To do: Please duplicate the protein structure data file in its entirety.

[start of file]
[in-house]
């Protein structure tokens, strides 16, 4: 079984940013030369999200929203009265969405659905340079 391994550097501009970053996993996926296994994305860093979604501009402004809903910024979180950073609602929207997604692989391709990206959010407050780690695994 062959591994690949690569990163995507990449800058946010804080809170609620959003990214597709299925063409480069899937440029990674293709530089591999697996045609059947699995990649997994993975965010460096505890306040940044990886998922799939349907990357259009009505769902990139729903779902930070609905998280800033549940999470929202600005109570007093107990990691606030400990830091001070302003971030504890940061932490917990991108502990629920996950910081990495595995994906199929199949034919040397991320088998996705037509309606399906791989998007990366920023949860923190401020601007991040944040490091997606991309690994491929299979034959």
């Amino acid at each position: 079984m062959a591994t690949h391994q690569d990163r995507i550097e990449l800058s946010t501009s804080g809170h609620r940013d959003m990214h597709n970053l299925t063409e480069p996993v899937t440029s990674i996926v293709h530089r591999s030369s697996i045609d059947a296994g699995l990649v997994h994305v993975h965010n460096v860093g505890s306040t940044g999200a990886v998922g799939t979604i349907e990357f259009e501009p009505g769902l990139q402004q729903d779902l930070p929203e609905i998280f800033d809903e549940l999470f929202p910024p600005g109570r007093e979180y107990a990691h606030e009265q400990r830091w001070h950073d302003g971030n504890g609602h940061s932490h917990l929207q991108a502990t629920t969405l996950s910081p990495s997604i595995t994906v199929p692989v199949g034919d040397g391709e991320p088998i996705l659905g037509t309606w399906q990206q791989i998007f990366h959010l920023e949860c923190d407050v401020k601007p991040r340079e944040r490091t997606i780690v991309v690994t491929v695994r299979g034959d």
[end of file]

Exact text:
[in-house]
């Protein structure tokens, strides 16, 4: 079984940013030369999200929203009265969405659905340079 391994550097501009970053996993996926296994994305860093979604501009402004809903910024979180950073609602929207997604692989391709990206959010407050780690695994 062959591994690949690569990163995507990449800058946010804080809170609620959003990214597709299925063409480069899937440029990674293709530089591999697996045609059947699995990649997994993975965010460096505890306040940044990886998922799939349907990357259009009505769902990139729903779902930070609905998280800033549940999470929202600005109570007093107990990691606030400990830091001070302003971030504890940061932490917990991108502990629920996950910081990495595995994906199929199949034919040397991320088998996705037509309606399906791989998007990366920023949860923190401020601007991040944040490091997606991309690994491929299979034959």
């Amino acid at each position: 079984m062959a591994t690949h391994q690569d990163r995507i550097e990449l800058s946010t501009s804080g809170h609620r940013d959003m990214h597709n970053l299925t063409e480069p996993v899937t440029s990674i996926v293709h530089r591999s030369s697996i045609d059947a296994g699995l990649v997994h994305v993975h965010n460096v860093g505890s306040t940044g999200a990886v998922g799939t979604i349907e990357f259009e501009p009505g769902l990139q402004q729903d779902l930070p929203e609905i998280f800033d809903e549940l999470f929202p910024p600005g109570r007093e979180y107990a990691h606030e009265q400990r830091w001070h950073d302003g971030n504890g609602h940061s932490h917990l929207q991108a502990t629920t969405l996950s910081p990495s997604i595995t994906v199929p692989v199949g034919d040397g391709e991320p088998i996705l659905g037509t309606w399906q990206q791989i998007f990366h959010l920023e949860c923190d407050v401020k601007p991040r340079e944040r490091t997606i780690v991309v690994t491929v695994r299979g034959d």